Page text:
Los Angeles County's Latest Attack on Single-Use Plastics is a Big Win for the Environment

Los Angeles County's Latest Attack on Single-Use Plastics is a Big Win for the Environment

On Tuesday April 19, Los Angeles County supervisors delivered a huge win for environmentalist by passing an ordinance that bans the use of single-use plastic food-ware items. The new rule impacts restaurants, stores, hospital cafeterias and food trucks, who, starting in 2023, may only use only food ware that's compostable, recyclable, or in the case of full-service dine-in eateries, reusable. 

The move also bans expanded polystyrene products such as coolers, plates and cups. 

This milestone move is a huge win for those at the forefront of the war on single-use plastics, which includes our friends at 5 Gyers Institute and Reusable LA.

"Our team has been working on this ordinance since 2019," they noted on their Instagram. "And on an expanded polystyrene (commonly mislabeled Styrofoam) ban for over 10 years. A huge congratulations to the entire @reusablela coalition. We did it!"

The LA county supervisors are the largest government entity yet to make such a move, and the hope now is this is just the starting point, especially given this ordinance only applies to unincorporated parts of the county.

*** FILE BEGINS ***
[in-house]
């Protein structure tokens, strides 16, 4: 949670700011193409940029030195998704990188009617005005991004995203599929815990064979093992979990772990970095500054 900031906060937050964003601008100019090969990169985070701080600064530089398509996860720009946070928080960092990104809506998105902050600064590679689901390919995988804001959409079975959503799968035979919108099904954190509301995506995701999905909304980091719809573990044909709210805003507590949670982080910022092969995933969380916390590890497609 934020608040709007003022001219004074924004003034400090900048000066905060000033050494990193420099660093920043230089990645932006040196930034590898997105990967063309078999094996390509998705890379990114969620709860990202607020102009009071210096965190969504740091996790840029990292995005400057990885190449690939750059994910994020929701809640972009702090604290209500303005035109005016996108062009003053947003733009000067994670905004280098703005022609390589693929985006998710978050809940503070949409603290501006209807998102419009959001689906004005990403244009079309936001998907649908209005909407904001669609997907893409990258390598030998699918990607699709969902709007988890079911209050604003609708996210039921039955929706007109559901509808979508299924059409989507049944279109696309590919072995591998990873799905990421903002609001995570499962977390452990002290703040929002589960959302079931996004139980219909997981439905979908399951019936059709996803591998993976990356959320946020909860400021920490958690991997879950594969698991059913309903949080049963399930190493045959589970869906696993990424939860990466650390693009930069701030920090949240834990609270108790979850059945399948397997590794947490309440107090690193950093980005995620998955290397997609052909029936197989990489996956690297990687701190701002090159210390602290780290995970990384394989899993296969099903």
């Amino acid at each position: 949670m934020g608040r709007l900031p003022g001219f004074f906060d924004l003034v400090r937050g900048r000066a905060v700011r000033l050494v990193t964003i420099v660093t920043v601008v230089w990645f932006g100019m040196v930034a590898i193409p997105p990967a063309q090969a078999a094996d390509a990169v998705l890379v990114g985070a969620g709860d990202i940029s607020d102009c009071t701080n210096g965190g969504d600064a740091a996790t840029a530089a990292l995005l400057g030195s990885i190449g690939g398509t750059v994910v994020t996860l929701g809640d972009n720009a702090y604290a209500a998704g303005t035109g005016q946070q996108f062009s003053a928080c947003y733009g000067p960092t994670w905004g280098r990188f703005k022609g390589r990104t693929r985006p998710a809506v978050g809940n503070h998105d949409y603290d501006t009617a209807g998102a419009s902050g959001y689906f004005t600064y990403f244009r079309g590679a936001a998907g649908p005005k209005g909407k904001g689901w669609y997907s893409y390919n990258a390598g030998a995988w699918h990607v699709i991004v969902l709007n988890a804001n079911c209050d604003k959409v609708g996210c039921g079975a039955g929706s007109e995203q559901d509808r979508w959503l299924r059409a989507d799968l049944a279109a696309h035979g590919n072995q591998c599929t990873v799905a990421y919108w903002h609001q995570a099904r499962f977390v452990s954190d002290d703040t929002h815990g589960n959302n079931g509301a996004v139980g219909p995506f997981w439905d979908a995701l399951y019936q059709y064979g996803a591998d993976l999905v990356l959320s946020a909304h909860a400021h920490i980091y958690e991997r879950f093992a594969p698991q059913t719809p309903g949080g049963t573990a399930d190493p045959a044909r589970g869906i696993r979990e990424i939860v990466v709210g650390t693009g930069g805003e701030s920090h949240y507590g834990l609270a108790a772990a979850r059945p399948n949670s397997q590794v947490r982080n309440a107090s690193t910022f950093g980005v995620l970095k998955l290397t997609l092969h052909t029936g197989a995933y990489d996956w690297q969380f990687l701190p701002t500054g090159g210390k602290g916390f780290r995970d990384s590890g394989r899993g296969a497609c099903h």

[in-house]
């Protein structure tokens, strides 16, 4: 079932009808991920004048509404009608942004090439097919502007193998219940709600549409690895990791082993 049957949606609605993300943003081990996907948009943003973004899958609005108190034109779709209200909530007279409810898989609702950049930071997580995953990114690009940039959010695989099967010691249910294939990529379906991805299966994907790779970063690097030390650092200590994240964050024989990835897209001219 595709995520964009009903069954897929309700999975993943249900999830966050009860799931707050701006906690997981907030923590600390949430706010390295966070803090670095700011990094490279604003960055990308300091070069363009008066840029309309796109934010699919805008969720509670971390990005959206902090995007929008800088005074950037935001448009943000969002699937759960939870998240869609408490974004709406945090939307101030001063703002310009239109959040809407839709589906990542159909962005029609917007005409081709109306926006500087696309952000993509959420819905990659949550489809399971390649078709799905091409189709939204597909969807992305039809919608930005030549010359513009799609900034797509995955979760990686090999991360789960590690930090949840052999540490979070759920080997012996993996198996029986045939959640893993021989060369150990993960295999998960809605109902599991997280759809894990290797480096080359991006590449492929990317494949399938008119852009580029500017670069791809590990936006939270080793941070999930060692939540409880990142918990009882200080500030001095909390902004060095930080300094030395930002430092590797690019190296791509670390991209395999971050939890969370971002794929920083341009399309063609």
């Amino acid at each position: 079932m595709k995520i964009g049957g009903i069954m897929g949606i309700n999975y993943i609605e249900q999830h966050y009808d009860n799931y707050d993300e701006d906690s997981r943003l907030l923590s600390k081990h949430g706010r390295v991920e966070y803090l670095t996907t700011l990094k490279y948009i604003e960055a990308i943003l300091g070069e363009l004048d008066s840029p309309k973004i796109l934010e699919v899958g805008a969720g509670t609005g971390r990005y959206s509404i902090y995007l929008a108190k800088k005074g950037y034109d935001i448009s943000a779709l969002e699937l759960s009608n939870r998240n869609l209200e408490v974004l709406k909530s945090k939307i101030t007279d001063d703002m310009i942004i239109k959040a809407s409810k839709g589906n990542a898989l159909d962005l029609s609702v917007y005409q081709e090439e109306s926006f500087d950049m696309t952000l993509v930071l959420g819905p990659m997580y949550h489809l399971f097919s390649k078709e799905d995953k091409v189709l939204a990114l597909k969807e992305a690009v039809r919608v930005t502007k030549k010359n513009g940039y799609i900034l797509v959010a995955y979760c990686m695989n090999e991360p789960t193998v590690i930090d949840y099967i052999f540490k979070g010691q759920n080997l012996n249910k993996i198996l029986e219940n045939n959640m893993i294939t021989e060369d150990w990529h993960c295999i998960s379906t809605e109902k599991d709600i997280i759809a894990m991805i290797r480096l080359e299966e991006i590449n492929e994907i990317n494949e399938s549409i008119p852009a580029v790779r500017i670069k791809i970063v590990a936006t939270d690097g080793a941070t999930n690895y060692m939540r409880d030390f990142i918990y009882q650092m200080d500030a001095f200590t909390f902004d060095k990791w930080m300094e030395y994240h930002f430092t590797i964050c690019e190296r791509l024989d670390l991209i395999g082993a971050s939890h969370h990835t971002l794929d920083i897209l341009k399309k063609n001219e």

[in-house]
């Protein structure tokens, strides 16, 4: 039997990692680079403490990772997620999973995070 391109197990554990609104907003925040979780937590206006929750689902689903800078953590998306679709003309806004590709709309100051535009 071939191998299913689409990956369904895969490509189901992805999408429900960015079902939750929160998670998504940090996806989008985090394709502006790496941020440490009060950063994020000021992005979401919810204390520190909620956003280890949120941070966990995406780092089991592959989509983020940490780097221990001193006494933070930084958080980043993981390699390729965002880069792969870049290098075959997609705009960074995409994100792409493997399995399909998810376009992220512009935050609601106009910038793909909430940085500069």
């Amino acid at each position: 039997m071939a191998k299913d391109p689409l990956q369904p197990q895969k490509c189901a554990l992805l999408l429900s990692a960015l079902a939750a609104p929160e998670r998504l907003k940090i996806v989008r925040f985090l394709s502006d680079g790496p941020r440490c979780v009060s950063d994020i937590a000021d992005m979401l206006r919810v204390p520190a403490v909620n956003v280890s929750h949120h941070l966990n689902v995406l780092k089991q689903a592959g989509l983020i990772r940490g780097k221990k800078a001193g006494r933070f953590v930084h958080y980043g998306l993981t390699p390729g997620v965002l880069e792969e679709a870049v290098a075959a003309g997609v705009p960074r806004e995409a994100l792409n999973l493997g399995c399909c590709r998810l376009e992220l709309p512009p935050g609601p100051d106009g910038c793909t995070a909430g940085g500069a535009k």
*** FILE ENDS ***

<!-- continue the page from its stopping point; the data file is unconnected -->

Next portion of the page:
Unincorporated areas make up more than 60% of LA's land mass, but only 10% of the LA County's nearly 10 million inhabitants live within those areas. 

Given the rapid spike in single-use plastic-ware during the pandemic, the hope now is that this significant shot over the bow will bring more awareness to the issue. According to 5 Gyers, there are more than 40 billion plastic utensils used each year in the U.S. alone. 

Far too much of this waste escapes collection, and ends up in our environment, where it usually clogs waterways before being washed out to sea, endangering numerous species. 

“Today's action is a major step forward in reducing our reliance on plastics and reducing its harm to human and marine health,” L.A. County Supervisor Sheila Kuehl said in a statement. “It's time we put a fork in our use of plastics and took a bite out of the overwhelming amount of plastic county residents needlessly use.”








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